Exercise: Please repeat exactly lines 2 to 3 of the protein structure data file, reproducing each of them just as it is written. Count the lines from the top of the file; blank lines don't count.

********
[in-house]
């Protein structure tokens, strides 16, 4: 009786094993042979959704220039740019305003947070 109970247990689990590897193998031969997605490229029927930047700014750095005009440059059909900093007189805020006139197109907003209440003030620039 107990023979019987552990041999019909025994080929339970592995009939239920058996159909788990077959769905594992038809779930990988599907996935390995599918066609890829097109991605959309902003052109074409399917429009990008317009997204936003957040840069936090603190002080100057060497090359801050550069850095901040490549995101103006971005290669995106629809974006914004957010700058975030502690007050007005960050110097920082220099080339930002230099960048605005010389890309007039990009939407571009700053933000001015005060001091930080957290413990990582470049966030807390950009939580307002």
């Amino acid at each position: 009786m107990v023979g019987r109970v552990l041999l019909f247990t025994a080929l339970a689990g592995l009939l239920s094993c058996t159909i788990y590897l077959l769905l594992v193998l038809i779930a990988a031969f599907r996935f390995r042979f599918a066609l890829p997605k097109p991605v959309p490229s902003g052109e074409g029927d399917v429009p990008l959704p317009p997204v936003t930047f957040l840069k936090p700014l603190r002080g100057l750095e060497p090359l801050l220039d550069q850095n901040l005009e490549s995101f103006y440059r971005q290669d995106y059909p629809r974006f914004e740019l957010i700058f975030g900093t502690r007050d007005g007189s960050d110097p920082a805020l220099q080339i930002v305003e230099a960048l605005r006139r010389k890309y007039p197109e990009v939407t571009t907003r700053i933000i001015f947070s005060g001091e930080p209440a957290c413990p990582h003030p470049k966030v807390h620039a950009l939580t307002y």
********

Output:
């Protein structure tokens, strides 16, 4: 009786094993042979959704220039740019305003947070 109970247990689990590897193998031969997605490229029927930047700014750095005009440059059909900093007189805020006139197109907003209440003030620039 107990023979019987552990041999019909025994080929339970592995009939239920058996159909788990077959769905594992038809779930990988599907996935390995599918066609890829097109991605959309902003052109074409399917429009990008317009997204936003957040840069936090603190002080100057060497090359801050550069850095901040490549995101103006971005290669995106629809974006914004957010700058975030502690007050007005960050110097920082220099080339930002230099960048605005010389890309007039990009939407571009700053933000001015005060001091930080957290413990990582470049966030807390950009939580307002």
């Amino acid at each position: 009786m107990v023979g019987r109970v552990l041999l019909f247990t025994a080929l339970a689990g592995l009939l239920s094993c058996t159909i788990y590897l077959l769905l594992v193998l038809i779930a990988a031969f599907r996935f390995r042979f599918a066609l890829p997605k097109p991605v959309p490229s902003g052109e074409g029927d399917v429009p990008l959704p317009p997204v936003t930047f957040l840069k936090p700014l603190r002080g100057l750095e060497p090359l801050l220039d550069q850095n901040l005009e490549s995101f103006y440059r971005q290669d995106y059909p629809r974006f914004e740019l957010i700058f975030g900093t502690r007050d007005g007189s960050d110097p920082a805020l220099q080339i930002v305003e230099a960048l605005r006139r010389k890309y007039p197109e990009v939407t571009t907003r700053i933000i001015f947070s005060g001091e930080p209440a957290c413990p990582h003030p470049k966030v807390h620039a950009l939580t307002y």